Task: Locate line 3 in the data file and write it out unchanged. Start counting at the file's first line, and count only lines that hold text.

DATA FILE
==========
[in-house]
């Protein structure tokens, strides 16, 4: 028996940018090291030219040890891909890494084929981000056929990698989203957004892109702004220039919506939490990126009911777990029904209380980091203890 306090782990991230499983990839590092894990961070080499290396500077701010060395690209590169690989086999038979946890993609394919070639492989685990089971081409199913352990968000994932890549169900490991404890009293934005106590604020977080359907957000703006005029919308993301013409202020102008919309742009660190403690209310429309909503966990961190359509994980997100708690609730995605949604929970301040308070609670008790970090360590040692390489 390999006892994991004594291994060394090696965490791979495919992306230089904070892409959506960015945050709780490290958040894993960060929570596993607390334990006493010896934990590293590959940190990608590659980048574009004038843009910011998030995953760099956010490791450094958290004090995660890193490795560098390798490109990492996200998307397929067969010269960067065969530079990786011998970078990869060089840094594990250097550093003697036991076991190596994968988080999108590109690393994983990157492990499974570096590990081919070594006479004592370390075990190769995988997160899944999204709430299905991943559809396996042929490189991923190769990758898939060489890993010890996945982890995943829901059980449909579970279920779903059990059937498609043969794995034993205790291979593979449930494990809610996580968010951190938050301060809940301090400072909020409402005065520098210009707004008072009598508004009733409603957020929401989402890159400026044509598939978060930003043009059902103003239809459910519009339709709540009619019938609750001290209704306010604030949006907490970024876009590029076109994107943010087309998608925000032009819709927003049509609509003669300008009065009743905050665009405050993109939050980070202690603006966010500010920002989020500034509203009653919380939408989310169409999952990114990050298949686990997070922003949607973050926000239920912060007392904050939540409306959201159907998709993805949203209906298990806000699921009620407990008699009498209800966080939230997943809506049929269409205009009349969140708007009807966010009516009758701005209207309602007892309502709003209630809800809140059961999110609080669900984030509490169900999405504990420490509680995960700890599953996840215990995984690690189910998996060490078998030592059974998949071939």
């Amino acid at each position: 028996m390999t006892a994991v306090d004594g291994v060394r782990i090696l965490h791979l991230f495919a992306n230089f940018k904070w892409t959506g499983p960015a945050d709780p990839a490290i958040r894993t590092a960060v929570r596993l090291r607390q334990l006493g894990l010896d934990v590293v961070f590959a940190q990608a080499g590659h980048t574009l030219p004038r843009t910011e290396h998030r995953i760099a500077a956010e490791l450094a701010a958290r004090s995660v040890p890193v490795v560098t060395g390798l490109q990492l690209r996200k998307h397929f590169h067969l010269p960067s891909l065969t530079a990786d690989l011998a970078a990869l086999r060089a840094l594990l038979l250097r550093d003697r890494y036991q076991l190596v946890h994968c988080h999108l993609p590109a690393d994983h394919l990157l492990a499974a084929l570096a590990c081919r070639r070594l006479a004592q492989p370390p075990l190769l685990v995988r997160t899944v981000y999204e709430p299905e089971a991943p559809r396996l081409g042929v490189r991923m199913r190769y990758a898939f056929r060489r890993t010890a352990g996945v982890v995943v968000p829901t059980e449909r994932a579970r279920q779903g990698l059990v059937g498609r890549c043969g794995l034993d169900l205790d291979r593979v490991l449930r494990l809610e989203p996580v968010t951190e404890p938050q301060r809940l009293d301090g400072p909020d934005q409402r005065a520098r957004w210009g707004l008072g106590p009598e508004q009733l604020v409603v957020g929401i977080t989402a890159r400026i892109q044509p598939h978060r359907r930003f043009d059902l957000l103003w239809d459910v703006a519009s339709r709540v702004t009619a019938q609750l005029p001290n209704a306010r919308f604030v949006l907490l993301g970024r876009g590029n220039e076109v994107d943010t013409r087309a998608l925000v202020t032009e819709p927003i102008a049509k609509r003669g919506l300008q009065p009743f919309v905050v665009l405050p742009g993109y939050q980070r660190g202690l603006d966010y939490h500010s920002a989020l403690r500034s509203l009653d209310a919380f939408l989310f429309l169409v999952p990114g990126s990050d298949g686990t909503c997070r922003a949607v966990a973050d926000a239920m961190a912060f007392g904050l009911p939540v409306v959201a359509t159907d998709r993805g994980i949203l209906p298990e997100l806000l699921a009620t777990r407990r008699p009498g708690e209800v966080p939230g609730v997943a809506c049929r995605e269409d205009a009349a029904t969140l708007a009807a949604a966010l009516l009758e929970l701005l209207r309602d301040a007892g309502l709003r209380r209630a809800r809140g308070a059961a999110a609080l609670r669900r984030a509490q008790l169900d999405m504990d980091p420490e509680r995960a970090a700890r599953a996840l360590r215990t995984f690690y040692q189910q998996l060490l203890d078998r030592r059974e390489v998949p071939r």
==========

């Amino acid at each position: 028996m390999t006892a994991v306090d004594g291994v060394r782990i090696l965490h791979l991230f495919a992306n230089f940018k904070w892409t959506g499983p960015a945050d709780p990839a490290i958040r894993t590092a960060v929570r596993l090291r607390q334990l006493g894990l010896d934990v590293v961070f590959a940190q990608a080499g590659h980048t574009l030219p004038r843009t910011e290396h998030r995953i760099a500077a956010e490791l450094a701010a958290r004090s995660v040890p890193v490795v560098t060395g390798l490109q990492l690209r996200k998307h397929f590169h067969l010269p960067s891909l065969t530079a990786d690989l011998a970078a990869l086999r060089a840094l594990l038979l250097r550093d003697r890494y036991q076991l190596v946890h994968c988080h999108l993609p590109a690393d994983h394919l990157l492990a499974a084929l570096a590990c081919r070639r070594l006479a004592q492989p370390p075990l190769l685990v995988r997160t899944v981000y999204e709430p299905e089971a991943p559809r396996l081409g042929v490189r991923m199913r190769y990758a898939f056929r060489r890993t010890a352990g996945v982890v995943v968000p829901t059980e449909r994932a579970r279920q779903g990698l059990v059937g498609r890549c043969g794995l034993d169900l205790d291979r593979v490991l449930r494990l809610e989203p996580v968010t951190e404890p938050q301060r809940l009293d301090g400072p909020d934005q409402r005065a520098r957004w210009g707004l008072g106590p009598e508004q009733l604020v409603v957020g929401i977080t989402a890159r400026i892109q044509p598939h978060r359907r930003f043009d059902l957000l103003w239809d459910v703006a519009s339709r709540v702004t009619a019938q609750l005029p001290n209704a306010r919308f604030v949006l907490l993301g970024r876009g590029n220039e076109v994107d943010t013409r087309a998608l925000v202020t032009e819709p927003i102008a049509k609509r003669g919506l300008q009065p009743f919309v905050v665009l405050p742009g993109y939050q980070r660190g202690l603006d966010y939490h500010s920002a989020l403690r500034s509203l009653d209310a919380f939408l989310f429309l169409v999952p990114g990126s990050d298949g686990t909503c997070r922003a949607v966990a973050d926000a239920m961190a912060f007392g904050l009911p939540v409306v959201a359509t159907d998709r993805g994980i949203l209906p298990e997100l806000l699921a009620t777990r407990r008699p009498g708690e209800v966080p939230g609730v997943a809506c049929r995605e269409d205009a009349a029904t969140l708007a009807a949604a966010l009516l009758e929970l701005l209207r309602d301040a007892g309502l709003r209380r209630a809800r809140g308070a059961a999110a609080l609670r669900r984030a509490q008790l169900d999405m504990d980091p420490e509680r995960a970090a700890r599953a996840l360590r215990t995984f690690y040692q189910q998996l060490l203890d078998r030592r059974e390489v998949p071939r």